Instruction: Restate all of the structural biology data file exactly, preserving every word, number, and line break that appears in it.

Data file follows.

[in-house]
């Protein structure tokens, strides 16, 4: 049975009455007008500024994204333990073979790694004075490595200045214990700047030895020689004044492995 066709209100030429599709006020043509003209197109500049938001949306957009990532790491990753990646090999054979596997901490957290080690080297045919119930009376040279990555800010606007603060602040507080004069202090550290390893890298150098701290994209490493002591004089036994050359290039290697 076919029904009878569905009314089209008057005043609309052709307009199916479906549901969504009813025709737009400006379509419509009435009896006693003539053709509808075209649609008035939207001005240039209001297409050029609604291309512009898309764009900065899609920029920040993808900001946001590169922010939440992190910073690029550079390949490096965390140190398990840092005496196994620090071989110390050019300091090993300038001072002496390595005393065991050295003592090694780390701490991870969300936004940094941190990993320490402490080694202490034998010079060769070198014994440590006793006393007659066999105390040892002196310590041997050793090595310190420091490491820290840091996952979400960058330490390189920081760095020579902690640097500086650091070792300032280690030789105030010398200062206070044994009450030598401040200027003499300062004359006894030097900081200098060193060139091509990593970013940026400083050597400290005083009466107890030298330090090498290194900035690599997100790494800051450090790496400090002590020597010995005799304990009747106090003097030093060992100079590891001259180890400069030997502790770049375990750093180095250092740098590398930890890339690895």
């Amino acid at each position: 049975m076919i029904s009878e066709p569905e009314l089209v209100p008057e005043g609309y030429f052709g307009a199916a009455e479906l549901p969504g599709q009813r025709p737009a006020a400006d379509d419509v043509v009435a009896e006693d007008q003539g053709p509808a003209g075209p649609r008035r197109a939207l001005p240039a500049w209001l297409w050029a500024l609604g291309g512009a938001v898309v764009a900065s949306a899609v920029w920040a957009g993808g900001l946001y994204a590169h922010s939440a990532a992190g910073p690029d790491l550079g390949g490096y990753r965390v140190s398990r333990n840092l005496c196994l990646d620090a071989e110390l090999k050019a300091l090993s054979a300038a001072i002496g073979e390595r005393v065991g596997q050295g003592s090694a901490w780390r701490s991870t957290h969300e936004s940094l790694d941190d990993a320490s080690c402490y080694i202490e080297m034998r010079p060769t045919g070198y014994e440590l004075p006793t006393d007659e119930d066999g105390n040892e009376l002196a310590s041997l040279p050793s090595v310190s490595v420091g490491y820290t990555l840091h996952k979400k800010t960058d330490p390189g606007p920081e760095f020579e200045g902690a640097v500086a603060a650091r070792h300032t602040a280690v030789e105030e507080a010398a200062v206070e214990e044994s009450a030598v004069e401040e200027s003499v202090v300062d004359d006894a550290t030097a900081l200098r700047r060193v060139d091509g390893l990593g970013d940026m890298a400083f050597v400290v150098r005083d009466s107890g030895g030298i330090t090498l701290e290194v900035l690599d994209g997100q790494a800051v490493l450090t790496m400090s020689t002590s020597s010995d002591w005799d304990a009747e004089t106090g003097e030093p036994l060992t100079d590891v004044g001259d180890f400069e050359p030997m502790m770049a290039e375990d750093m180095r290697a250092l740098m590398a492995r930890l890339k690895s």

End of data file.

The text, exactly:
[in-house]
């Protein structure tokens, strides 16, 4: 049975009455007008500024994204333990073979790694004075490595200045214990700047030895020689004044492995 066709209100030429599709006020043509003209197109500049938001949306957009990532790491990753990646090999054979596997901490957290080690080297045919119930009376040279990555800010606007603060602040507080004069202090550290390893890298150098701290994209490493002591004089036994050359290039290697 076919029904009878569905009314089209008057005043609309052709307009199916479906549901969504009813025709737009400006379509419509009435009896006693003539053709509808075209649609008035939207001005240039209001297409050029609604291309512009898309764009900065899609920029920040993808900001946001590169922010939440992190910073690029550079390949490096965390140190398990840092005496196994620090071989110390050019300091090993300038001072002496390595005393065991050295003592090694780390701490991870969300936004940094941190990993320490402490080694202490034998010079060769070198014994440590006793006393007659066999105390040892002196310590041997050793090595310190420091490491820290840091996952979400960058330490390189920081760095020579902690640097500086650091070792300032280690030789105030010398200062206070044994009450030598401040200027003499300062004359006894030097900081200098060193060139091509990593970013940026400083050597400290005083009466107890030298330090090498290194900035690599997100790494800051450090790496400090002590020597010995005799304990009747106090003097030093060992100079590891001259180890400069030997502790770049375990750093180095250092740098590398930890890339690895």
């Amino acid at each position: 049975m076919i029904s009878e066709p569905e009314l089209v209100p008057e005043g609309y030429f052709g307009a199916a009455e479906l549901p969504g599709q009813r025709p737009a006020a400006d379509d419509v043509v009435a009896e006693d007008q003539g053709p509808a003209g075209p649609r008035r197109a939207l001005p240039a500049w209001l297409w050029a500024l609604g291309g512009a938001v898309v764009a900065s949306a899609v920029w920040a957009g993808g900001l946001y994204a590169h922010s939440a990532a992190g910073p690029d790491l550079g390949g490096y990753r965390v140190s398990r333990n840092l005496c196994l990646d620090a071989e110390l090999k050019a300091l090993s054979a300038a001072i002496g073979e390595r005393v065991g596997q050295g003592s090694a901490w780390r701490s991870t957290h969300e936004s940094l790694d941190d990993a320490s080690c402490y080694i202490e080297m034998r010079p060769t045919g070198y014994e440590l004075p006793t006393d007659e119930d066999g105390n040892e009376l002196a310590s041997l040279p050793s090595v310190s490595v420091g490491y820290t990555l840091h996952k979400k800010t960058d330490p390189g606007p920081e760095f020579e200045g902690a640097v500086a603060a650091r070792h300032t602040a280690v030789e105030e507080a010398a200062v206070e214990e044994s009450a030598v004069e401040e200027s003499v202090v300062d004359d006894a550290t030097a900081l200098r700047r060193v060139d091509g390893l990593g970013d940026m890298a400083f050597v400290v150098r005083d009466s107890g030895g030298i330090t090498l701290e290194v900035l690599d994209g997100q790494a800051v490493l450090t790496m400090s020689t002590s020597s010995d002591w005799d304990a009747e004089t106090g003097e030093p036994l060992t100079d590891v004044g001259d180890f400069e050359p030997m502790m770049a290039e375990d750093m180095r290697a250092l740098m590398a492995r930890l890339k690895s």